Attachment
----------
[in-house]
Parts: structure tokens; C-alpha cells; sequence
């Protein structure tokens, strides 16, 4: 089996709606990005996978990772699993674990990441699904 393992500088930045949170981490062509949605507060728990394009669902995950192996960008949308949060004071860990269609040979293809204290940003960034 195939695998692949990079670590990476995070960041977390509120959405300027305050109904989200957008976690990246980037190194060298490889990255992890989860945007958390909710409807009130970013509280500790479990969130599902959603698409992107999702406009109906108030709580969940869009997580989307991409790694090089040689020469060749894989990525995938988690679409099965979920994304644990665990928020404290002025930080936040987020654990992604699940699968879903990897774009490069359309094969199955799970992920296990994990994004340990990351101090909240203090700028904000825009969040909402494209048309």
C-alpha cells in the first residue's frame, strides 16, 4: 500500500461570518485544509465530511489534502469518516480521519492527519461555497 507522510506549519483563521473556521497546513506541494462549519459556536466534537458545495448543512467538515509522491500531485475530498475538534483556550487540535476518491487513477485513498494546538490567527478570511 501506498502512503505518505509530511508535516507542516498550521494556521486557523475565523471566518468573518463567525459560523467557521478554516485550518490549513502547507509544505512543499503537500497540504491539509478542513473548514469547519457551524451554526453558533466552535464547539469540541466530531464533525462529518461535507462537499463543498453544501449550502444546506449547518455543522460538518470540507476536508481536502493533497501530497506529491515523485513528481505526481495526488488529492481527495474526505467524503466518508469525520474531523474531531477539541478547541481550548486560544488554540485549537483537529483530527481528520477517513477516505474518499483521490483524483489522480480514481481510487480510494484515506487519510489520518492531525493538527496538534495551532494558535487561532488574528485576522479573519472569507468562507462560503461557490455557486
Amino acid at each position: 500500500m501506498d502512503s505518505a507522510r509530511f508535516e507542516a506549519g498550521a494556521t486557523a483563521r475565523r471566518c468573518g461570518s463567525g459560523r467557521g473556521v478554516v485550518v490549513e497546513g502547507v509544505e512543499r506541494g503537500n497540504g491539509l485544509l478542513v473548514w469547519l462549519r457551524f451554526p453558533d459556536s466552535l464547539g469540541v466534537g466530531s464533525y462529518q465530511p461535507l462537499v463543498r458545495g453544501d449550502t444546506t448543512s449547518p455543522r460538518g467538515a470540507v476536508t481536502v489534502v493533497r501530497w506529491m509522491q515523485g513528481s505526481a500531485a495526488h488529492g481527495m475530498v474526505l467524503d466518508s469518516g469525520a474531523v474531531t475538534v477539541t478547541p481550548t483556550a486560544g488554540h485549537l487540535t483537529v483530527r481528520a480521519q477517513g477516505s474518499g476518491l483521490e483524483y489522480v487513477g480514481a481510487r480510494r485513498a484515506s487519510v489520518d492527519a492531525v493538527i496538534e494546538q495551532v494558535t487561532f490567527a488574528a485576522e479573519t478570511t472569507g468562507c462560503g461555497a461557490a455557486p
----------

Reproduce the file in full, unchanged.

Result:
[in-house]
Parts: structure tokens; C-alpha cells; sequence
């Protein structure tokens, strides 16, 4: 089996709606990005996978990772699993674990990441699904 393992500088930045949170981490062509949605507060728990394009669902995950192996960008949308949060004071860990269609040979293809204290940003960034 195939695998692949990079670590990476995070960041977390509120959405300027305050109904989200957008976690990246980037190194060298490889990255992890989860945007958390909710409807009130970013509280500790479990969130599902959603698409992107999702406009109906108030709580969940869009997580989307991409790694090089040689020469060749894989990525995938988690679409099965979920994304644990665990928020404290002025930080936040987020654990992604699940699968879903990897774009490069359309094969199955799970992920296990994990994004340990990351101090909240203090700028904000825009969040909402494209048309």
C-alpha cells in the first residue's frame, strides 16, 4: 500500500461570518485544509465530511489534502469518516480521519492527519461555497 507522510506549519483563521473556521497546513506541494462549519459556536466534537458545495448543512467538515509522491500531485475530498475538534483556550487540535476518491487513477485513498494546538490567527478570511 501506498502512503505518505509530511508535516507542516498550521494556521486557523475565523471566518468573518463567525459560523467557521478554516485550518490549513502547507509544505512543499503537500497540504491539509478542513473548514469547519457551524451554526453558533466552535464547539469540541466530531464533525462529518461535507462537499463543498453544501449550502444546506449547518455543522460538518470540507476536508481536502493533497501530497506529491515523485513528481505526481495526488488529492481527495474526505467524503466518508469525520474531523474531531477539541478547541481550548486560544488554540485549537483537529483530527481528520477517513477516505474518499483521490483524483489522480480514481481510487480510494484515506487519510489520518492531525493538527496538534495551532494558535487561532488574528485576522479573519472569507468562507462560503461557490455557486
Amino acid at each position: 500500500m501506498d502512503s505518505a507522510r509530511f508535516e507542516a506549519g498550521a494556521t486557523a483563521r475565523r471566518c468573518g461570518s463567525g459560523r467557521g473556521v478554516v485550518v490549513e497546513g502547507v509544505e512543499r506541494g503537500n497540504g491539509l485544509l478542513v473548514w469547519l462549519r457551524f451554526p453558533d459556536s466552535l464547539g469540541v466534537g466530531s464533525y462529518q465530511p461535507l462537499v463543498r458545495g453544501d449550502t444546506t448543512s449547518p455543522r460538518g467538515a470540507v476536508t481536502v489534502v493533497r501530497w506529491m509522491q515523485g513528481s505526481a500531485a495526488h488529492g481527495m475530498v474526505l467524503d466518508s469518516g469525520a474531523v474531531t475538534v477539541t478547541p481550548t483556550a486560544g488554540h485549537l487540535t483537529v483530527r481528520a480521519q477517513g477516505s474518499g476518491l483521490e483524483y489522480v487513477g480514481a481510487r480510494r485513498a484515506s487519510v489520518d492527519a492531525v493538527i496538534e494546538q495551532v494558535t487561532f490567527a488574528a485576522e479573519t478570511t472569507g468562507c462560503g461555497a461557490a455557486p